This is the 5th step out of 16 of the Gamedev Phaser tutorial. You can find the source code as it should look after completing this lesson at Gamedev-Phaser-Content-Kit/demos/lesson05.html.

For proper collision detection between objects in our game we will need to have physics; this article introduces you to what's available in Phaser, as well as demonstrating a typical simple setup.

Adding physics

Phaser is bundled with three different physics engines — Arcade Physics, P2 and Ninja Physics — with a fourth option, Box2D, being available as a commercial plugin. For simple games like ours, we can use the Arcade Physics engine. We don't need any heavy geometry calculations — after all it's just a ball bouncing off walls and bricks.

First, let's initialize the Arcade Physics engine in our game. Add the physics.startSystem() method at the beginning of the create function (make it the first line inside the function), as shown below:


Next, we need to enable our ball for the physics system — Phaser object physics is not enabled by default. Add the following line at the bottom of the create() function:

game.physics.enable(ball, Phaser.Physics.ARCADE);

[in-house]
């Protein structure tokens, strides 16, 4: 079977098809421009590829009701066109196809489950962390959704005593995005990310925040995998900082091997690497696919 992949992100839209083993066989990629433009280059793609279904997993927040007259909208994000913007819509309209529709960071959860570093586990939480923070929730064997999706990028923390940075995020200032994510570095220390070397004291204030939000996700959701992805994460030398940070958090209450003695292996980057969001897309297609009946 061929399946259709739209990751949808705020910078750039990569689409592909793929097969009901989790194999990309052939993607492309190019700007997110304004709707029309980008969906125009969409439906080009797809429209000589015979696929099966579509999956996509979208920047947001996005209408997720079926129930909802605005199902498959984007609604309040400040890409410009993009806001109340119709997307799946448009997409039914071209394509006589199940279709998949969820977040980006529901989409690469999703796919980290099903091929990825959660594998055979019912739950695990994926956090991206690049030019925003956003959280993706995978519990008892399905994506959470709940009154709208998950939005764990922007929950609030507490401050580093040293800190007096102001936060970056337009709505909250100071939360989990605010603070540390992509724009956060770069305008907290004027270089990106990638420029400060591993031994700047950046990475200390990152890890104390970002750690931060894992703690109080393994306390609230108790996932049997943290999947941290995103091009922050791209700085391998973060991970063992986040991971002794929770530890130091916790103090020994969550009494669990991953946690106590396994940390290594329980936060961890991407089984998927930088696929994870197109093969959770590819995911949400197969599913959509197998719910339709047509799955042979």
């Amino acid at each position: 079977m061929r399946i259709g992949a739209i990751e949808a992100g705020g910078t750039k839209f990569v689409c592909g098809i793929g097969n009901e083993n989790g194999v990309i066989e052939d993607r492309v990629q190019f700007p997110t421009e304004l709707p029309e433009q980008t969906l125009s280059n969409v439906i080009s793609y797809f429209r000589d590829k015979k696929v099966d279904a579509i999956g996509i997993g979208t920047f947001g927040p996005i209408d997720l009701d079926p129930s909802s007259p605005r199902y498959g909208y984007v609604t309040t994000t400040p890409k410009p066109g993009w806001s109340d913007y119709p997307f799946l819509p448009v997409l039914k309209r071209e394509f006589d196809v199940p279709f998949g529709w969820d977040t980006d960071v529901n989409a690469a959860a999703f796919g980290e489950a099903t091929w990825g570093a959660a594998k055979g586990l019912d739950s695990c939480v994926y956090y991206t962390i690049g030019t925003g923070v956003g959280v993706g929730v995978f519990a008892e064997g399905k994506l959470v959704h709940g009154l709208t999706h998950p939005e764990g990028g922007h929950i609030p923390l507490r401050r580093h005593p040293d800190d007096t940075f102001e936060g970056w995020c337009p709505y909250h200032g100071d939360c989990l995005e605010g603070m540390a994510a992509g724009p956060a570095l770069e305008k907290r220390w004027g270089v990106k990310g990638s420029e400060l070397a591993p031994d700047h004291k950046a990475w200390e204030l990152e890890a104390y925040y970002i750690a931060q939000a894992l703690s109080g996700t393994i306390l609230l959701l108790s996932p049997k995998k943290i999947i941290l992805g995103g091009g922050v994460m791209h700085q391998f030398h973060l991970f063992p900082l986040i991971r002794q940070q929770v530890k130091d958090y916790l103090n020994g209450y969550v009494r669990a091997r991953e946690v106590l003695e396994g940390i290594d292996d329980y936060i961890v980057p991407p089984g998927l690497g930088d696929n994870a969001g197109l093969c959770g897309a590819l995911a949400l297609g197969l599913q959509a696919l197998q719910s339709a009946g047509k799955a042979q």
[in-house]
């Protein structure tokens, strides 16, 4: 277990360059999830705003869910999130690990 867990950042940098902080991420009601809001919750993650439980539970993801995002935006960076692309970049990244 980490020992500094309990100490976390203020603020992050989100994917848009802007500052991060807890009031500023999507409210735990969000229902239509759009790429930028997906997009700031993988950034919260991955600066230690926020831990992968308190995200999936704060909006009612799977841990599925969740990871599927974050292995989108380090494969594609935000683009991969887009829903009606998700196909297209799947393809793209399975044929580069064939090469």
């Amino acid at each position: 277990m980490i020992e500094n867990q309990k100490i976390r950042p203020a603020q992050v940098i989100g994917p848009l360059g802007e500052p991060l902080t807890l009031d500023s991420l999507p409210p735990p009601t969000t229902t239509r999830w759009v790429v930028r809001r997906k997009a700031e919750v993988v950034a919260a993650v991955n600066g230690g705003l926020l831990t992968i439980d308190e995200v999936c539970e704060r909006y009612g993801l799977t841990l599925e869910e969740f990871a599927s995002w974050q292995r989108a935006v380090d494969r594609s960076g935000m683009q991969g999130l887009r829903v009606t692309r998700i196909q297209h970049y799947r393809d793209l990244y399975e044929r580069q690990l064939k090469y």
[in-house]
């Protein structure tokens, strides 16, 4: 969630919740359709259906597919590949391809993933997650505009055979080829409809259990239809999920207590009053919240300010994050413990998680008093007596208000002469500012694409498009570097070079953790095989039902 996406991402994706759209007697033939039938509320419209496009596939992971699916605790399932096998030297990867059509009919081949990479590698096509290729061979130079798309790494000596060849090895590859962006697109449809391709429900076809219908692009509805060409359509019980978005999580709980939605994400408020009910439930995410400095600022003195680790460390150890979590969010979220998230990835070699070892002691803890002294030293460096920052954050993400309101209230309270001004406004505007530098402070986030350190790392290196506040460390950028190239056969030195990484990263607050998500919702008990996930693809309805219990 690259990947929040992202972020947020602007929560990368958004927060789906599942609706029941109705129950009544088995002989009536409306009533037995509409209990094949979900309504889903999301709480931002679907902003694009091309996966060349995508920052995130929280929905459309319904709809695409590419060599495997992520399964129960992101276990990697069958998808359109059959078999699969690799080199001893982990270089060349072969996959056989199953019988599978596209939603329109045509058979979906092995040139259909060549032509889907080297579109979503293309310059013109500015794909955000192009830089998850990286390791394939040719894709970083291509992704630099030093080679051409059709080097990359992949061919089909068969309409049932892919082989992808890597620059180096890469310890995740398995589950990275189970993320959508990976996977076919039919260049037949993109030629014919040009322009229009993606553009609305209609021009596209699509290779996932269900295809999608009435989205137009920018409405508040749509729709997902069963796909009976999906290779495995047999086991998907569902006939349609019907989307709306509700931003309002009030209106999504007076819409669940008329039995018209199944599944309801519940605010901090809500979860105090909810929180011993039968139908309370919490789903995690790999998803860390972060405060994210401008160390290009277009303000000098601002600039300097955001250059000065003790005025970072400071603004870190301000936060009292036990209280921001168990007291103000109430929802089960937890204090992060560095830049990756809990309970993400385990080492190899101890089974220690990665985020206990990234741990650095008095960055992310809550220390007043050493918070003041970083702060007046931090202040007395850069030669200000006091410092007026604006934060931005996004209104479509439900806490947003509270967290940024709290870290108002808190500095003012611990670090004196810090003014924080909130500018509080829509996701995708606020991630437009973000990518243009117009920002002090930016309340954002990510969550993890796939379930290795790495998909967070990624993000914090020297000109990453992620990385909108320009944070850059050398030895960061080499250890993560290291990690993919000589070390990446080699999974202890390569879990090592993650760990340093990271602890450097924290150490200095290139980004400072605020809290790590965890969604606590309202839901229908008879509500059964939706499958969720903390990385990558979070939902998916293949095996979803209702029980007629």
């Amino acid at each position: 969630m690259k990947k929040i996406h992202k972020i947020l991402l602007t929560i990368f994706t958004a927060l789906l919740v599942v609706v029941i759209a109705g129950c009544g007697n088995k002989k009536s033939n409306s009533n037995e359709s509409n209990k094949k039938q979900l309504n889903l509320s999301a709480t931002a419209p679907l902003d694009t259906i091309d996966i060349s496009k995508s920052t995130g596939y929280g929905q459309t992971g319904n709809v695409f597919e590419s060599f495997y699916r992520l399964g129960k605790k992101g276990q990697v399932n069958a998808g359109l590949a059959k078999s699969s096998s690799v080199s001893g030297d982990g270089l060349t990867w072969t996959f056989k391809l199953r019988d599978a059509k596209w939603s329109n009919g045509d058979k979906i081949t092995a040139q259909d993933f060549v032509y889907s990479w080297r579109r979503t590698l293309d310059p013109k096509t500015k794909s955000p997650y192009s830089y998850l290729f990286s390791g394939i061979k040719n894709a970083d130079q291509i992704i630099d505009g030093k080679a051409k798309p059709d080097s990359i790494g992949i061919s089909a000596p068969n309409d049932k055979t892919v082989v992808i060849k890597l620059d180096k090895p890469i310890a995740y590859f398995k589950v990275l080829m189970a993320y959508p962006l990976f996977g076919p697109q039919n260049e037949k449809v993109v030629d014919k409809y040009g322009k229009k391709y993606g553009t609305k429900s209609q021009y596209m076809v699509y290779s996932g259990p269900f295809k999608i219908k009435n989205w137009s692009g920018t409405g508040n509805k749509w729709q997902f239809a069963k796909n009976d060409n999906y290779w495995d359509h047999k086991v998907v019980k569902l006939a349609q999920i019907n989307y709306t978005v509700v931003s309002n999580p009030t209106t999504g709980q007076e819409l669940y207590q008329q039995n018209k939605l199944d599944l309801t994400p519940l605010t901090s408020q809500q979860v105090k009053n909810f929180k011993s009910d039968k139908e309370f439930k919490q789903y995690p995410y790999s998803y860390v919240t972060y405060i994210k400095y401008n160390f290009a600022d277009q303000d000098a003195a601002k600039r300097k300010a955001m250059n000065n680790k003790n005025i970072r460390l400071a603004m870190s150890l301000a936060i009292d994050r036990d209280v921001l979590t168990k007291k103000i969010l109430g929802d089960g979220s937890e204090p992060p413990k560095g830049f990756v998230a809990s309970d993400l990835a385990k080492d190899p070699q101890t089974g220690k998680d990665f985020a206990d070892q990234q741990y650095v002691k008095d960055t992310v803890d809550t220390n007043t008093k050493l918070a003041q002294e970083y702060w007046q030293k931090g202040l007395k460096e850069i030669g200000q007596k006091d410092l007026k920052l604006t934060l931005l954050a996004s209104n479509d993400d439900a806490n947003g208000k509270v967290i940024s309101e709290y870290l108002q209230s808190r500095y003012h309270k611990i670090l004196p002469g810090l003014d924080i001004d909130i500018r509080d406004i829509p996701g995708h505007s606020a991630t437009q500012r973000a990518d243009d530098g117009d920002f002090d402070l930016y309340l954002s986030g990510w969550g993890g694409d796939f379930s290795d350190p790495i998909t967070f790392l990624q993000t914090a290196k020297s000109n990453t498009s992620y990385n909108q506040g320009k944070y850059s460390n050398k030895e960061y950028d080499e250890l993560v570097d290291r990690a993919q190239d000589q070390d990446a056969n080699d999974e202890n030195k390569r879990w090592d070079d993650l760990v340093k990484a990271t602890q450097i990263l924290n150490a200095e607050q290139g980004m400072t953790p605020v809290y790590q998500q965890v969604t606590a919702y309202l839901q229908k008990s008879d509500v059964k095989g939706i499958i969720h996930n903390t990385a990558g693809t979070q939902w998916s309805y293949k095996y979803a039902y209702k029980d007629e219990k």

Next, if we want to move our ball on the screen, we can set velocity on its body. Add the following line, again at the bottom of create():

ball.body.velocity.set(150, 150);

Removing our previous update instructions

Remember to remove our old method of adding values to x and y from the update() function:

function update() {
  ball.x += 1;
  ball.y += 1;

we are now handling this properly, with a physics engine.

Final code check

The latest code should look like this:

let ball;

function preload() {
  game.scale.scaleMode = Phaser.ScaleManager.SHOW_ALL;
  game.scale.pageAlignHorizontally = true;
  game.scale.pageAlignVertically = true;
  game.stage.backgroundColor = "#eee";
  game.load.image("ball", "img/ball.png");

function create() {
  ball = game.add.sprite(50, 50, "ball");
  game.physics.enable(ball, Phaser.Physics.ARCADE);
  ball.body.velocity.set(150, 150);

function update() {}

Try reloading index.html again — The ball should now be moving constantly in the given direction. At the moment, the physics engine has gravity and friction set to zero. Adding gravity would result in the ball falling down while friction would eventually stop the ball.

Fun with physics

You can do much more with physics, for example by adding ball.body.gravity.y = 100; you will set the vertical gravity of the ball. As a result it will be launched upwards, but then fall due to the effects of gravity pulling it down.

This kind of functionality is just the tip of the iceberg — there are various functions and variables that can help you manipulate the physics objects. Check out the official physics documentation and see the huge collection of examples using the Arcade and P2 physics systems.

Compare your code

You can check the finished code for this lesson in the live demo below, and play with it to understand better how it works:

Next steps

Now we can move to the next lesson and see how to make the ball bounce off the walls.